On petitioners' second ground, we note that the Deed of Sale dated March 15, 1964 which purportedly designates Vicenta as a co-buyer of the property was not even presented in evidence. The entry in OCT No. 0-9198 of the Deed of Sale bears no weight in proving Vicenta's supposed co-ownership, applying petitioners' own argument that the document itself, the Deed of Sale in the instant case, is the best evidence of its contents. The memorandum in the OCT is not admissible as evidence of the contents of said Deed of Sale, but only of the fact of its execution, its presentation for notation, and its actual notation for purposes of constructive notice to the public of the preferential rights created and affecting that property.[22] Besides, even if said Deed of Sale was submitted in evidence, it still has no bearing because it could not be said to affect or bind third parties to the sale, such as private respondents herein.

WHEREFORE, the Decision in CA-G.R. CV No. 41509 is hereby AFFIRMED.

SO ORDERED.

Melo, (Chairman), Vitug, and Panganiban, JJ., concur.
Purisima, J., no part.



[1] Written by Associate Justice Jainal D. Rasul, and concurred in by Associate Justices Fidel P. Purisima (Chairman) and Eubulo G. Verzola.

[2] Presided by Judge Eleuterio F. Guerrero.

[3] RTC Order; Rollo, 103-104.

[4] Exhibit "P"; Folder of Exhibits, 17.

[5] Paragraph 2 of the Last Will and Testament of Lucio Adriano; Records of the Case, 5-6.

[6] Joint Stipulation of facts and Issues; Records of the Case, 85.

[7] Complaint; Records of the Case, 3.

[8] RTC Order; Rollo, 104-106.

[9] RTC Order; Rollo, 112.

[10] Exhibit "P", op. cit., note 4.

[11] Citing Sinoan vs. Sorongan, 136 SCRA 407; Centeno vs. Court of Appeals, 139 SCRA 545; Umbay vs. Alecha, 135 SCRA 427.

[12] Exhibit "FF"; Folder of exhibits, 66-67.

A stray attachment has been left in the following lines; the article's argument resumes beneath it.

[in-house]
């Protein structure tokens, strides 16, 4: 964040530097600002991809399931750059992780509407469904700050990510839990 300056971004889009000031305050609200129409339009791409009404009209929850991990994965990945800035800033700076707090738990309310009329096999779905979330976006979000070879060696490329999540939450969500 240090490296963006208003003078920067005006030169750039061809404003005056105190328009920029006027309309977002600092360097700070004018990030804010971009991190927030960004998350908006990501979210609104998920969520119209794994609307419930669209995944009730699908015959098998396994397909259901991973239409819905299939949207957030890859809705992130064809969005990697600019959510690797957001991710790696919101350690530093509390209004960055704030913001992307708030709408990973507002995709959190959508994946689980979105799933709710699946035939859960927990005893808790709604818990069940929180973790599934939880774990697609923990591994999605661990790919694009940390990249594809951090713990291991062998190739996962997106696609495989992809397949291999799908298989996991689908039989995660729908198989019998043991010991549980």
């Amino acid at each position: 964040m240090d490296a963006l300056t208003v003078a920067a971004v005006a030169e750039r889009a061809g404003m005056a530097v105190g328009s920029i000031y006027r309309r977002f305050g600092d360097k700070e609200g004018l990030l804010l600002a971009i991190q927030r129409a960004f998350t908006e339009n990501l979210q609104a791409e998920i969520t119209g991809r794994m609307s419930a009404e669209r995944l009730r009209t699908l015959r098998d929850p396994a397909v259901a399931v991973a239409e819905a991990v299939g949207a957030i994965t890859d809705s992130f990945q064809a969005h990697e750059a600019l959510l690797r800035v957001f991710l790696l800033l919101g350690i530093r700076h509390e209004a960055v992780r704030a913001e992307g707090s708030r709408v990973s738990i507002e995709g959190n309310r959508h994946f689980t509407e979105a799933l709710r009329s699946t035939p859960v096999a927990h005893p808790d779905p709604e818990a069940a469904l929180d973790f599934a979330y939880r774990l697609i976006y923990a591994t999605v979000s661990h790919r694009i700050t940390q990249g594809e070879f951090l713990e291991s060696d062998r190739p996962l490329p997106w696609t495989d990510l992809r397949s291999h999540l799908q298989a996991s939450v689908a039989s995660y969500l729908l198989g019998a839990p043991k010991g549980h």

[13] Article 144 of the Civil Code provides:

"When a man and a woman live together as husband and wife, but they are not married, or their marriage is void from the beginning, the property acquired by either or both of them through their work or industry or their wages and salaries shall be governed by the rules of co-ownership."

[14] Belcodero vs. Court of Appeals, 227 SCRA 303; Juaniza vs. Jose, 89 SCRA 306; Camporedondo vs. Aznar, 102 Phil. 1055; Osmeña vs. Rodriguez, 54 O.G. 5526; Malijacan vs. Rubi, 42 O.G. 5576.

[15] Civil Code, Art. 160.

[16] G.R. No. 132803 dated August 31, 1999, see p. 14.

[17] The Family Code, which took effect on August 3, 1988, now clearly provides in cases of cohabitation where the common-law spouses suffer from legal impediment to marry:

Art. 148. xxx (O)nly the properties acquired by both of the parties through their actual joint contribution of money, property or industry shall be owned by them in common in proportion to their respective contributions. In the absence of proof to the contrary, their contributions and corresponding shares are presumed to be equal. xxx

If one of the parties is validly married to another, his or her share in the co-ownership shall accrue to the absolute community or conjugal partnership existing in such valid marriage. If the party who acted in bad faith is not validly married to another, his or her share shall be forfeited in the manner provided in the last paragraph of the preceding Article (i.e., in favor of their common children). Xxx

[18] Padilla vs. Padilla, 74 Phil. 377.

[19] See Padilla vs. Padilla, supra, where the Court held that property recorded in the name of both husband and wife may be shown to be exclusive property of either spouse.

[20] Supra, note 16.

[21] Padilla vs. Padilla, supra; Severino vs. Severino, 44 Phil. 343.

[22] Philippine National Bank vs. Tan Ong Zse, 51 Phil. 317.